I know how I feel so I can only imagine how a child would feel.

 

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15 thoughts on “Bullying & Youth

  1. Joy Brewster says:

    I’m curious, Vikki. How does one become a ghost writer? I am also a bit confused about a few things. It was interesting to read your perspective on physicians. I was unaware of the fact that you actually see a medical doctor. It was my understanding that you availed yourself of osteopaths and naturopaths. To each his own, I guess. I am also not quite clear on why you feel compelled to write about the fact that you are a mother for almost 16 years. I am not really sure on how having a functioning uterus is relevant to the discussion. I do appreciate the information though.

    1. mswwrites says:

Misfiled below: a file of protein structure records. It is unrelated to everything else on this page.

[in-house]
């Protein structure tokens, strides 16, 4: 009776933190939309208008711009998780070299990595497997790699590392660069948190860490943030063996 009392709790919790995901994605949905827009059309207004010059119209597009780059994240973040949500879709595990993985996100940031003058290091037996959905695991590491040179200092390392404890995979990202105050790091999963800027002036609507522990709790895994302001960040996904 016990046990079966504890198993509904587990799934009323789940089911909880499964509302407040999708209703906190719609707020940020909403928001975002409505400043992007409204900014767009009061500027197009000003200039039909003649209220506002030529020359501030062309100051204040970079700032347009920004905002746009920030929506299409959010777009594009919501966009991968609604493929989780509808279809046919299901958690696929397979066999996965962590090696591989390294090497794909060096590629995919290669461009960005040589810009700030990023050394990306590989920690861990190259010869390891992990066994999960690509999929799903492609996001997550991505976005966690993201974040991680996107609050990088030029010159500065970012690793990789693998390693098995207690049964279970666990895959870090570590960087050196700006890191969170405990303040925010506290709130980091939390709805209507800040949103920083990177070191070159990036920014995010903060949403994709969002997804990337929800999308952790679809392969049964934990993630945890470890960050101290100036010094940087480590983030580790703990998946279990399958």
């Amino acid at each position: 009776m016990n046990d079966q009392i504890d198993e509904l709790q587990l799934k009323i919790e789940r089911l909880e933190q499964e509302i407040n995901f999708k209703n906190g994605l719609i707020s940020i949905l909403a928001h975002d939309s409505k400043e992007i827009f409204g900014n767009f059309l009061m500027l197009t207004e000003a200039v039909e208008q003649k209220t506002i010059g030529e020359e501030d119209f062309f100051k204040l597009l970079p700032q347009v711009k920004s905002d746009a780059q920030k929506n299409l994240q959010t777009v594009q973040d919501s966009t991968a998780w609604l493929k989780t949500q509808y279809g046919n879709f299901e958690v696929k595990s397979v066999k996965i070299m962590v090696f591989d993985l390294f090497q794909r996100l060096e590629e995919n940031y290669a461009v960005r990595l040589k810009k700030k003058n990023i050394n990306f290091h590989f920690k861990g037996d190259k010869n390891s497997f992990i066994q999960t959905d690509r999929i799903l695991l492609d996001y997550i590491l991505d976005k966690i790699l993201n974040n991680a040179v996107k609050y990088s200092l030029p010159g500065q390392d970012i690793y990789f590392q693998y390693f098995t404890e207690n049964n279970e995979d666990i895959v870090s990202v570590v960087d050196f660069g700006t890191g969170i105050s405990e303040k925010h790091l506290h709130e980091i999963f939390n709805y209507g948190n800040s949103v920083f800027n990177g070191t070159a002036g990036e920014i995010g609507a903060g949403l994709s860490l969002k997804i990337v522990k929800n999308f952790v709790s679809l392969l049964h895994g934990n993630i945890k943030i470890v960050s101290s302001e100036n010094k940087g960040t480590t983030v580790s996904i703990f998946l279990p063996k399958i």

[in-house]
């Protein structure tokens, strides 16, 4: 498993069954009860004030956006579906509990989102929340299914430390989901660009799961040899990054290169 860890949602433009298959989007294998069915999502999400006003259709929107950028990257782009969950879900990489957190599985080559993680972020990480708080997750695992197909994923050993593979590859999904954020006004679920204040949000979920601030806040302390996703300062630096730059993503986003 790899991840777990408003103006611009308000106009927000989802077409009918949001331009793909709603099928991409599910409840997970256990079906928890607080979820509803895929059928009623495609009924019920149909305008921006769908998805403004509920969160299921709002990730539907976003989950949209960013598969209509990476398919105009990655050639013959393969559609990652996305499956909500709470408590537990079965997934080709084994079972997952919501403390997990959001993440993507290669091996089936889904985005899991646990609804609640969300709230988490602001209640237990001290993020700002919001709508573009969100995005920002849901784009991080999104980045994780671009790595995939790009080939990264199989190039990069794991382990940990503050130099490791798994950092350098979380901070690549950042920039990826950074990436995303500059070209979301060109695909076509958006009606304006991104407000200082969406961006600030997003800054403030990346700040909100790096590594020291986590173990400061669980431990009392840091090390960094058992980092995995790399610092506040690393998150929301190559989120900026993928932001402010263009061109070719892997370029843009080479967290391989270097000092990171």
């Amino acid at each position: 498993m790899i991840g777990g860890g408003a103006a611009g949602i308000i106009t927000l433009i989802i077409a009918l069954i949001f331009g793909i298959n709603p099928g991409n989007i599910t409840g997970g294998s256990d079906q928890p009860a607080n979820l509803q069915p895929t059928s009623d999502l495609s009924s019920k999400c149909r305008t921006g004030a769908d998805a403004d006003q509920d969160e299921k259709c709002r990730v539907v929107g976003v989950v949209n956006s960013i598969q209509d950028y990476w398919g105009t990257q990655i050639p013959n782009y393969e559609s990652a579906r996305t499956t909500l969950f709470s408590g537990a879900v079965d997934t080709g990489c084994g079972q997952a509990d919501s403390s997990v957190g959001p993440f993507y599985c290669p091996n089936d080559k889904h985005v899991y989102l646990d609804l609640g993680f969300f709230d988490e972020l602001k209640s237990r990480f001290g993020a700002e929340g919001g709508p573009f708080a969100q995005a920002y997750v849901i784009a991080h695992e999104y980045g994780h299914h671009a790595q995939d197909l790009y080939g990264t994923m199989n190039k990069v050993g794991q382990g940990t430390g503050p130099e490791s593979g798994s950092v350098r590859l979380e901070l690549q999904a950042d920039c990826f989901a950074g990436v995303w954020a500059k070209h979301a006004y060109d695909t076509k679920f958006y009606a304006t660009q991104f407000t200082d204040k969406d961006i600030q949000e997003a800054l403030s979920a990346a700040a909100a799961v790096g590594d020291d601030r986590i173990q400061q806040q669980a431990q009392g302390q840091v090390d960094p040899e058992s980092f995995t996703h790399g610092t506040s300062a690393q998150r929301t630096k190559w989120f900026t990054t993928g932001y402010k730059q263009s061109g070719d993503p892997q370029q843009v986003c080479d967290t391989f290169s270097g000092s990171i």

One can look up the term ghost writing to find a definition. Also, one needs experience with authoring (writing) and editing books and I have this experience since I published 2 books already and have 2 more on the way for 2019. Writing is something I love and am good at and if I can help others write- why not?

      Your comment about a uterus confuses me as being a mom is not limited to one who has given birth themselves. One can be a mom who is fostering a child or children, one who adopted a child or children or one who is a legal guardian of a child or children. You are well aware of this as you have adopted two children yourself.

      Being a parent means we might see bullying or cyberbullying with our kids friends, our kids, other youth or witness it online or in the communities where we live. This is why I am part of a group of professionals looking to raise awareness on the topic. Many parents would like to see this behavior stop. To those youth it affects-it is not a fun experience. Although bullying and cyberbullying are not limited to youth only. Many adults are victims of this too-me included, and very recently actually.